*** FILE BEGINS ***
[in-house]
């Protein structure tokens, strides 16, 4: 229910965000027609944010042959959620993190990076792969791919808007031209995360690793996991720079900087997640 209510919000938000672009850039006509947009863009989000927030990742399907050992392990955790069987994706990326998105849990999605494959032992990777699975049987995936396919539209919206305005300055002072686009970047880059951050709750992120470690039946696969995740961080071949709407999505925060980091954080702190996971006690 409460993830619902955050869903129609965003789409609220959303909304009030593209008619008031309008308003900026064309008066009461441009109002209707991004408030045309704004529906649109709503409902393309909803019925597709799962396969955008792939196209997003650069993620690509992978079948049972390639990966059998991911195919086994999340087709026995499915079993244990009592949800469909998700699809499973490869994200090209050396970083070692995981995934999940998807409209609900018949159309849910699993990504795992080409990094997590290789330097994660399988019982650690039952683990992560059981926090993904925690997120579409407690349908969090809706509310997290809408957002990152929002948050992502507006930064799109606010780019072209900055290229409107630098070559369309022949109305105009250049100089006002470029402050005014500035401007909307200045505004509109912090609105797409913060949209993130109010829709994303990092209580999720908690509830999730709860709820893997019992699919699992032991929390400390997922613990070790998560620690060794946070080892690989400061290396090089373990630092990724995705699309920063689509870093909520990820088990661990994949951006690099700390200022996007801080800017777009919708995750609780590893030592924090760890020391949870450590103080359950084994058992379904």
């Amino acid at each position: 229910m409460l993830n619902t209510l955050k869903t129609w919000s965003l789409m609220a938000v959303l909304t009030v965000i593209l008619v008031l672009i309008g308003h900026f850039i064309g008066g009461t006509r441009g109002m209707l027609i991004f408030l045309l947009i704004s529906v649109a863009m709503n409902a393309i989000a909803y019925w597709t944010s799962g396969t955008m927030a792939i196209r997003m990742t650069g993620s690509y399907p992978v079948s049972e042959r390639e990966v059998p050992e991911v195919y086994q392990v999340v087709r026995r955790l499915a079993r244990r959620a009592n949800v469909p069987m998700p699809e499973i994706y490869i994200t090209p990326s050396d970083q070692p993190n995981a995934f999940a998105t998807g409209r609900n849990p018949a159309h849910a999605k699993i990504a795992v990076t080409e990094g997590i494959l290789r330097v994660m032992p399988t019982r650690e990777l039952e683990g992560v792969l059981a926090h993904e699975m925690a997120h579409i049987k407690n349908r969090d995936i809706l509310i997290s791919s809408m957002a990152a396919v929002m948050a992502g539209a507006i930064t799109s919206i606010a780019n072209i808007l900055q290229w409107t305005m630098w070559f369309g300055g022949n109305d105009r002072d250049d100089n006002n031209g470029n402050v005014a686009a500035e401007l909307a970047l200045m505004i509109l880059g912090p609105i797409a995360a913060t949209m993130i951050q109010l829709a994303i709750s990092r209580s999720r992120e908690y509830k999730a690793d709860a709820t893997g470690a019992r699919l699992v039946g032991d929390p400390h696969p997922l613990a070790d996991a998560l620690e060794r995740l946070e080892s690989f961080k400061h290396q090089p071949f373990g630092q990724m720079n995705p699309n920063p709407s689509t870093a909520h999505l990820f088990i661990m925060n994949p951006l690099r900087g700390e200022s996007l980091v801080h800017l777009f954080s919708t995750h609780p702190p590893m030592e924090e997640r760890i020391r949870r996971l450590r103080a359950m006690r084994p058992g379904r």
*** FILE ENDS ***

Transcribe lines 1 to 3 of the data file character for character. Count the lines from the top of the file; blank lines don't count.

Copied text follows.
[in-house]
């Protein structure tokens, strides 16, 4: 229910965000027609944010042959959620993190990076792969791919808007031209995360690793996991720079900087997640 209510919000938000672009850039006509947009863009989000927030990742399907050992392990955790069987994706990326998105849990999605494959032992990777699975049987995936396919539209919206305005300055002072686009970047880059951050709750992120470690039946696969995740961080071949709407999505925060980091954080702190996971006690 409460993830619902955050869903129609965003789409609220959303909304009030593209008619008031309008308003900026064309008066009461441009109002209707991004408030045309704004529906649109709503409902393309909803019925597709799962396969955008792939196209997003650069993620690509992978079948049972390639990966059998991911195919086994999340087709026995499915079993244990009592949800469909998700699809499973490869994200090209050396970083070692995981995934999940998807409209609900018949159309849910699993990504795992080409990094997590290789330097994660399988019982650690039952683990992560059981926090993904925690997120579409407690349908969090809706509310997290809408957002990152929002948050992502507006930064799109606010780019072209900055290229409107630098070559369309022949109305105009250049100089006002470029402050005014500035401007909307200045505004509109912090609105797409913060949209993130109010829709994303990092209580999720908690509830999730709860709820893997019992699919699992032991929390400390997922613990070790998560620690060794946070080892690989400061290396090089373990630092990724995705699309920063689509870093909520990820088990661990994949951006690099700390200022996007801080800017777009919708995750609780590893030592924090760890020391949870450590103080359950084994058992379904």
């Amino acid at each position: 229910m409460l993830n619902t209510l955050k869903t129609w919000s965003l789409m609220a938000v959303l909304t009030v965000i593209l008619v008031l672009i309008g308003h900026f850039i064309g008066g009461t006509r441009g109002m209707l027609i991004f408030l045309l947009i704004s529906v649109a863009m709503n409902a393309i989000a909803y019925w597709t944010s799962g396969t955008m927030a792939i196209r997003m990742t650069g993620s690509y399907p992978v079948s049972e042959r390639e990966v059998p050992e991911v195919y086994q392990v999340v087709r026995r955790l499915a079993r244990r959620a009592n949800v469909p069987m998700p699809e499973i994706y490869i994200t090209p990326s050396d970083q070692p993190n995981a995934f999940a998105t998807g409209r609900n849990p018949a159309h849910a999605k699993i990504a795992v990076t080409e990094g997590i494959l290789r330097v994660m032992p399988t019982r650690e990777l039952e683990g992560v792969l059981a926090h993904e699975m925690a997120h579409i049987k407690n349908r969090d995936i809706l509310i997290s791919s809408m957002a990152a396919v929002m948050a992502g539209a507006i930064t799109s919206i606010a780019n072209i808007l900055q290229w409107t305005m630098w070559f369309g300055g022949n109305d105009r002072d250049d100089n006002n031209g470029n402050v005014a686009a500035e401007l909307a970047l200045m505004i509109l880059g912090p609105i797409a995360a913060t949209m993130i951050q109010l829709a994303i709750s990092r209580s999720r992120e908690y509830k999730a690793d709860a709820t893997g470690a019992r699919l699992v039946g032991d929390p400390h696969p997922l613990a070790d996991a998560l620690e060794r995740l946070e080892s690989f961080k400061h290396q090089p071949f373990g630092q990724m720079n995705p699309n920063p709407s689509t870093a909520h999505l990820f088990i661990m925060n994949p951006l690099r900087g700390e200022s996007l980091v801080h800017l777009f954080s919708t995750h609780p702190p590893m030592e924090e997640r760890i020391r949870r996971l450590r103080a359950m006690r084994p058992g379904r």